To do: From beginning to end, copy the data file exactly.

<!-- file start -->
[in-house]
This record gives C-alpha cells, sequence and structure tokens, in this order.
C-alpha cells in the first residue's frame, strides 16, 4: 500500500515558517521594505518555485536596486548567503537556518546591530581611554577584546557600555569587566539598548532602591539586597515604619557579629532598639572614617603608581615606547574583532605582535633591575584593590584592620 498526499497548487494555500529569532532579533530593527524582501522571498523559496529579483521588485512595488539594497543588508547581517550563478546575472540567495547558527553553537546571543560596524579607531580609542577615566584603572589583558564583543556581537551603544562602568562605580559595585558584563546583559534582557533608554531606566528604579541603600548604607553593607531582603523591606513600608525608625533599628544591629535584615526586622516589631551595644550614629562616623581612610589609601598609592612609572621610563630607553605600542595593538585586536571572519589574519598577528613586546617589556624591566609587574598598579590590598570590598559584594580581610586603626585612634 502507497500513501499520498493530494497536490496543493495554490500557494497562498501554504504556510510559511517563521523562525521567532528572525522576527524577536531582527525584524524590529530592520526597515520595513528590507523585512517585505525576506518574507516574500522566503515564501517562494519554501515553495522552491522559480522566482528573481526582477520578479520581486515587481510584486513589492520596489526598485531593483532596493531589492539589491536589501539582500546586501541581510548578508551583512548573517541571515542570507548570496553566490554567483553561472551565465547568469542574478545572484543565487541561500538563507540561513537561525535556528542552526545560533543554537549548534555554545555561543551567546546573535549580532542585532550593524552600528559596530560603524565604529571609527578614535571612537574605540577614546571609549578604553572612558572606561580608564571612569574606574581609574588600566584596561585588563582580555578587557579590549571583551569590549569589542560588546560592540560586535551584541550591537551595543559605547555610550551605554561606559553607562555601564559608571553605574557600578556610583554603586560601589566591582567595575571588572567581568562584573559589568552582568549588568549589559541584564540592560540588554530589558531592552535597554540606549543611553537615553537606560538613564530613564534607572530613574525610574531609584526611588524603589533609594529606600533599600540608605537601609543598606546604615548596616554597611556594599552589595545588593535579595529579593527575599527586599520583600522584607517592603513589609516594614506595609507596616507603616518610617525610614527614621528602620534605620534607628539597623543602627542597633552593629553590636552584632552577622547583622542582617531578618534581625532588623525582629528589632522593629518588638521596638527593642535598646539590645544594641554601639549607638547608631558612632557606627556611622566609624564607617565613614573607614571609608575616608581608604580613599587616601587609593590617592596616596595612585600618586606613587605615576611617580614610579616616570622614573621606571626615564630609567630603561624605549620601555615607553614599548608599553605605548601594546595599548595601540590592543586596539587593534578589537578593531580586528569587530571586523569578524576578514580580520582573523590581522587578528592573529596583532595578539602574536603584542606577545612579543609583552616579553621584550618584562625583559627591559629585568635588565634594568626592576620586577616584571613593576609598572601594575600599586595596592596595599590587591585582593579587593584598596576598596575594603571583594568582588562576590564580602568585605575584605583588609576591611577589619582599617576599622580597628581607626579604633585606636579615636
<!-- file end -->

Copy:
[in-house]
This record gives C-alpha cells, sequence and structure tokens, in this order.
C-alpha cells in the first residue's frame, strides 16, 4: 500500500515558517521594505518555485536596486548567503537556518546591530581611554577584546557600555569587566539598548532602591539586597515604619557579629532598639572614617603608581615606547574583532605582535633591575584593590584592620 498526499497548487494555500529569532532579533530593527524582501522571498523559496529579483521588485512595488539594497543588508547581517550563478546575472540567495547558527553553537546571543560596524579607531580609542577615566584603572589583558564583543556581537551603544562602568562605580559595585558584563546583559534582557533608554531606566528604579541603600548604607553593607531582603523591606513600608525608625533599628544591629535584615526586622516589631551595644550614629562616623581612610589609601598609592612609572621610563630607553605600542595593538585586536571572519589574519598577528613586546617589556624591566609587574598598579590590598570590598559584594580581610586603626585612634 502507497500513501499520498493530494497536490496543493495554490500557494497562498501554504504556510510559511517563521523562525521567532528572525522576527524577536531582527525584524524590529530592520526597515520595513528590507523585512517585505525576506518574507516574500522566503515564501517562494519554501515553495522552491522559480522566482528573481526582477520578479520581486515587481510584486513589492520596489526598485531593483532596493531589492539589491536589501539582500546586501541581510548578508551583512548573517541571515542570507548570496553566490554567483553561472551565465547568469542574478545572484543565487541561500538563507540561513537561525535556528542552526545560533543554537549548534555554545555561543551567546546573535549580532542585532550593524552600528559596530560603524565604529571609527578614535571612537574605540577614546571609549578604553572612558572606561580608564571612569574606574581609574588600566584596561585588563582580555578587557579590549571583551569590549569589542560588546560592540560586535551584541550591537551595543559605547555610550551605554561606559553607562555601564559608571553605574557600578556610583554603586560601589566591582567595575571588572567581568562584573559589568552582568549588568549589559541584564540592560540588554530589558531592552535597554540606549543611553537615553537606560538613564530613564534607572530613574525610574531609584526611588524603589533609594529606600533599600540608605537601609543598606546604615548596616554597611556594599552589595545588593535579595529579593527575599527586599520583600522584607517592603513589609516594614506595609507596616507603616518610617525610614527614621528602620534605620534607628539597623543602627542597633552593629553590636552584632552577622547583622542582617531578618534581625532588623525582629528589632522593629518588638521596638527593642535598646539590645544594641554601639549607638547608631558612632557606627556611622566609624564607617565613614573607614571609608575616608581608604580613599587616601587609593590617592596616596595612585600618586606613587605615576611617580614610579616616570622614573621606571626615564630609567630603561624605549620601555615607553614599548608599553605605548601594546595599548595601540590592543586596539587593534578589537578593531580586528569587530571586523569578524576578514580580520582573523590581522587578528592573529596583532595578539602574536603584542606577545612579543609583552616579553621584550618584562625583559627591559629585568635588565634594568626592576620586577616584571613593576609598572601594575600599586595596592596595599590587591585582593579587593584598596576598596575594603571583594568582588562576590564580602568585605575584605583588609576591611577589619582599617576599622580597628581607626579604633585606636579615636